We all seem to agree that quality is subjective. Readers just want to be entertained and move on to the next story, like tv shows. Once I run out of a season of my currently favorite show on Netflix, I'm on to the next one. Some of those are good, some not so good, but I watch them all anyway. Why? Because it's entertainment and it fulfills that need for something to keep me busy for an hour. It's the same way with books, I think.
     
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  19. BWFoster78

    BWFoster78 Myth Weaver

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    Chesterama,

    I agree with your sentiment. I would add that it's not just with writing. The more one learns about any subject, the more discerning (for lack of a better word) one becomes.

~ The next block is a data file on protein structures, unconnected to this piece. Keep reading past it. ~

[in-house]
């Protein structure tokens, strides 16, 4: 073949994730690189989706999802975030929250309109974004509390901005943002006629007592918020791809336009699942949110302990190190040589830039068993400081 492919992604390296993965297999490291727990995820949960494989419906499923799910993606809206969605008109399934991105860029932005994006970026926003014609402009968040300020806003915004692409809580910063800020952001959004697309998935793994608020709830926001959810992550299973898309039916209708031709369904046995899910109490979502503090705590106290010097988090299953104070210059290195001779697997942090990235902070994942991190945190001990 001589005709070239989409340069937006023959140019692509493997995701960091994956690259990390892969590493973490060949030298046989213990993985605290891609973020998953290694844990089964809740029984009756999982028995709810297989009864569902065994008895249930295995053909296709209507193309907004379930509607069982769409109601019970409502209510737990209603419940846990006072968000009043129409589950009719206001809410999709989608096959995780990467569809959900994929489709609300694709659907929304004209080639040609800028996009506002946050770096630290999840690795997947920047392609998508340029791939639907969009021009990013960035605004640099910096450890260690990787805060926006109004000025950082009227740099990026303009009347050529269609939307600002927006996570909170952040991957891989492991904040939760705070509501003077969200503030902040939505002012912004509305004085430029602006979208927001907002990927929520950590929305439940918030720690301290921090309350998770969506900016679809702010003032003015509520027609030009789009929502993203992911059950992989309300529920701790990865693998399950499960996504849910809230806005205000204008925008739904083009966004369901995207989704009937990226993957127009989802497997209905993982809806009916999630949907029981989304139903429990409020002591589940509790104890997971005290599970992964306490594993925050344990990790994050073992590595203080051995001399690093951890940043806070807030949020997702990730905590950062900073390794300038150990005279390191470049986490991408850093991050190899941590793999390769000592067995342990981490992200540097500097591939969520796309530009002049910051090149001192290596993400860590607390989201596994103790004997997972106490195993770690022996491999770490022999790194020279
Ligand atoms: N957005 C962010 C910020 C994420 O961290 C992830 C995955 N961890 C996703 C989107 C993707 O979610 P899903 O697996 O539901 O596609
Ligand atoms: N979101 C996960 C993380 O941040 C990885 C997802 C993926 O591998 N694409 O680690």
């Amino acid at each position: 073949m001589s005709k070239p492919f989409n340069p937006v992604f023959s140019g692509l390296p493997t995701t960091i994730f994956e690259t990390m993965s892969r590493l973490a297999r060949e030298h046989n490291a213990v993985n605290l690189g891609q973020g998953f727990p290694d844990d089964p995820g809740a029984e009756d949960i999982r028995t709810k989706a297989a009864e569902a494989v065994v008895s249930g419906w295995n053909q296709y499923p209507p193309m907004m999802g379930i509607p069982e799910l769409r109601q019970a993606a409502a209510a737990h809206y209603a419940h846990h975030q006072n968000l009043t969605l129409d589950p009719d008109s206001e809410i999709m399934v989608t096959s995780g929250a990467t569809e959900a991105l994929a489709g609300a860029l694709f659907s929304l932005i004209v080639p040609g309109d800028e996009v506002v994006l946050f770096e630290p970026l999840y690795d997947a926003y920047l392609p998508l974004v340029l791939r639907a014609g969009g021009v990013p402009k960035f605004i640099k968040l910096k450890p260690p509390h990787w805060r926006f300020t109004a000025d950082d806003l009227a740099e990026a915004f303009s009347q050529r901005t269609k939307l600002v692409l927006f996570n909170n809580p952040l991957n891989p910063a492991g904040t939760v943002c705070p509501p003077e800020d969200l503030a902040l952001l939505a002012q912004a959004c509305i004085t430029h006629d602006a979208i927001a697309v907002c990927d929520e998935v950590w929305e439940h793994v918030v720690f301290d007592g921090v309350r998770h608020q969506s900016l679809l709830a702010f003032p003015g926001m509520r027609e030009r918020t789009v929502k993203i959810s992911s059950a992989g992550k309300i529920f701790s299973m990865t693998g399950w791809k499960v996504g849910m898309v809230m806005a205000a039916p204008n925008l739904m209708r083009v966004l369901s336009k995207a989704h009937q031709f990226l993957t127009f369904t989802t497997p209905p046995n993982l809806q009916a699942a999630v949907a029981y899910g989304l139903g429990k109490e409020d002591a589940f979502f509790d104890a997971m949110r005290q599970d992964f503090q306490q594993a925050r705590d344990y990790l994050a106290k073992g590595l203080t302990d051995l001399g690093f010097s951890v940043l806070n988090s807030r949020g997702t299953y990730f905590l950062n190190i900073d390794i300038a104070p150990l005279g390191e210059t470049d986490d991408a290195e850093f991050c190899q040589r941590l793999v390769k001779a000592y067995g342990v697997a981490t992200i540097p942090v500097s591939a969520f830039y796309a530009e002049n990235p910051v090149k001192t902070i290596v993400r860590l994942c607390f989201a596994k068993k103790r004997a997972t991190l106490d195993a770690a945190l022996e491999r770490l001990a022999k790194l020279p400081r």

I like to eat relatively simple fare. If I trained to be a chef, however, my guess is that my palate would become more complex.

    It's hard to judge the quality a reader demands by the standards of a writer.
     
  20. T.Allen.Smith

    T.Allen.Smith Staff Moderator

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    I'd agree many readers won't notice these things at the surface level. However, I think these aspects can affect enjoyment, immersion, engagement, etc.

    Storytelling still trumps all, but I still believe it's important to pay attention to the writing. Not in a "do it like this" sense, but more as developing a style and voice that stands apart from the common prose or narratives.